upon the poorer classes who are engaged in the laundry .
business, should the ordinance become a law. Laundries are
places, or rooms, where clothes are Washed, and no matter
whom the keepers of such places or rooms may be, all will be
obliged to pay the onerous license tax of $15 per quarter,
unless they are able to employ a vehicle drawn by animal
power, and in that event, the license is fixed at $2 per quarter;
should they be so prosperous as to be able to employ two
vehicles drawn by animal power, then they are to be taxed at
$4 per quarter, which is $11 per quarter less than it is proposed to tax the poor white or colored woman, or others
carrying on the same business, who,  from poverty, are un- 32
able to employ vehicles drawn by animal power. The inequality of rates to be charged for license is so apparent,
that I deem it only necessary to call your attention to the
fact to insure a revision of the rates on more equitable
grounds. It is well known, that there are hundreds of poor
women (many of them have large families to support,) who
gain their livelihood by washing, on whom this licence tax
would prove a dire affliction; therefore, I return the order
without my approval.
William Alvord, Mayor.
On the 23d of June, an attempt to pass the queue-cutting
ordinance over the veto of the Mayor failed. An account of
the failure is found in the Atta California' of June 24, and
in the Bulletin of the same date.
[Extracts from the " Alta California " Eeport.]
" The Pagan Orders—A Grand Victory for the City—The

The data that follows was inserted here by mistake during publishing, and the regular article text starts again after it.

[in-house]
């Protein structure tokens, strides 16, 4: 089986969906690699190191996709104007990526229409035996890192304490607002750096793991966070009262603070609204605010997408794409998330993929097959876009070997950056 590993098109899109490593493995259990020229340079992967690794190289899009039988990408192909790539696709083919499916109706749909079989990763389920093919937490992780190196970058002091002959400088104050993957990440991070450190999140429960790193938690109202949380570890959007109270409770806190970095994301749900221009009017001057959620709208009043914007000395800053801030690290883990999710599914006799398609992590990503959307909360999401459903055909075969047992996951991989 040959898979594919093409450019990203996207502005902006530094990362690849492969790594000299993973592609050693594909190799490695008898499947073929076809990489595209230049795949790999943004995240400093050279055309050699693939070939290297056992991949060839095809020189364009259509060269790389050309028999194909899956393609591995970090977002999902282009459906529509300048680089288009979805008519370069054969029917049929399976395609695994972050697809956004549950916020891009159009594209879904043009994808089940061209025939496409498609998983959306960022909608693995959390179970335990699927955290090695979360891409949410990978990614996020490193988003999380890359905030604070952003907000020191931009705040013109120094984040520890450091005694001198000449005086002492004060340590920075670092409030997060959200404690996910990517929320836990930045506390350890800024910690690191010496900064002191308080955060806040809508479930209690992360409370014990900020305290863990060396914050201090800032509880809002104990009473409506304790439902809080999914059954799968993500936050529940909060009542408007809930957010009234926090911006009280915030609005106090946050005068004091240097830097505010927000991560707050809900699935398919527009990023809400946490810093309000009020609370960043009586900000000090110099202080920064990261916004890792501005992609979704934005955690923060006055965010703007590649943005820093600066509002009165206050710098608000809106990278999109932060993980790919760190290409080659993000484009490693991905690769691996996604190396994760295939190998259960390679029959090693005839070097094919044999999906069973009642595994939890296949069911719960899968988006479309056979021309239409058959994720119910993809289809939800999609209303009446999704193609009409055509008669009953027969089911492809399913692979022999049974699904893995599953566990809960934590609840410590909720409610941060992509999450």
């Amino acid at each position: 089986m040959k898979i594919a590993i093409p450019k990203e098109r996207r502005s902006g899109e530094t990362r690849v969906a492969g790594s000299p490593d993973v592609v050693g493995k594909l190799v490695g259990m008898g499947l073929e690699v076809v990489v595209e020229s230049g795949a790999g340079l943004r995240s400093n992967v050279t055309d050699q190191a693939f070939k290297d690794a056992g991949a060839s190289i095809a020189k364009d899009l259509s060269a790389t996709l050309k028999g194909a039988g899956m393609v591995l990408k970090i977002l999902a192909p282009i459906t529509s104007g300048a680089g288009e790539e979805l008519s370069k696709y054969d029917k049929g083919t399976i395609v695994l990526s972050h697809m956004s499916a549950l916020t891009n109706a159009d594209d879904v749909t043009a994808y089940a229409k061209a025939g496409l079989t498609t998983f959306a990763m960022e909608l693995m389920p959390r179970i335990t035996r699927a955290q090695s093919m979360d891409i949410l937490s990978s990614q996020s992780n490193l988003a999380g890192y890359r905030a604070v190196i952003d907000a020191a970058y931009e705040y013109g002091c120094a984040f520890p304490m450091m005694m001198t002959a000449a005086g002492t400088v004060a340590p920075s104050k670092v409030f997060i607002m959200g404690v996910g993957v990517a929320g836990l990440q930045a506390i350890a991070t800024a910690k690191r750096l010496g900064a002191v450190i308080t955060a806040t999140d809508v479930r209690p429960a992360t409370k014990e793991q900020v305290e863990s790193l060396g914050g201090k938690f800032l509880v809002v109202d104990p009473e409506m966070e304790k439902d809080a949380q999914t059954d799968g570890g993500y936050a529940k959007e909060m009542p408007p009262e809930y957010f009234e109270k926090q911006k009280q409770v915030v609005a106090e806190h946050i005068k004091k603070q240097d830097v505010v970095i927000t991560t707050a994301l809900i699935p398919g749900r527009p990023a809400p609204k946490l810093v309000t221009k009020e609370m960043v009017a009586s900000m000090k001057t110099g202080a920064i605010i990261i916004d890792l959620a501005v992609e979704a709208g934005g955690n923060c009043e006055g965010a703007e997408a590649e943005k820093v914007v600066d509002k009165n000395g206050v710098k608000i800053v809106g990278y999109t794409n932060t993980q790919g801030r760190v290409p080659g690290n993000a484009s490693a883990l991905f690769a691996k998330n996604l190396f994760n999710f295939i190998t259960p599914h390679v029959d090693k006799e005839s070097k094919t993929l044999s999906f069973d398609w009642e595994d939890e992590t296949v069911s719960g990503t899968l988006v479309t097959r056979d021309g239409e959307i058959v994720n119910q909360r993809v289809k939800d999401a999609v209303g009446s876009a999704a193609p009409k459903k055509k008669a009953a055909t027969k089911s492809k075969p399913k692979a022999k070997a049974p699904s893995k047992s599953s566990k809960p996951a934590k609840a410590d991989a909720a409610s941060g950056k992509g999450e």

Bobtail Ordinance Killed—Supervisor Forbes Pens a
Memorial Epitaph—Mr. Menzies Abandons the Order as
"The Pagan ordinance introduced in the Board of Super-
isors five weeks ago, which was finally passed amid the most
exultant shouts of triumph from all morally and nationally
diseased quarters of the city, was killed Jast evening by a
very decided vote. The Mayor vetoed the order which
damped the ardor of leprous enthusiasts, and at the last
meeting of the Board it was laid over one week. Thoughtful
supervisors who voted for the order when first introduced,
and on final passage believing that it was a simple jail ordinance, and legal, had time to inquire and post themselves
as to its purport and meaning, since the Mayor's veto mes*
sage was received, and they found that the position assumed
by those opposed to the order was correct, they changed
their minds and changed their votes,  and the order is now
finally and forever strangled.
*   *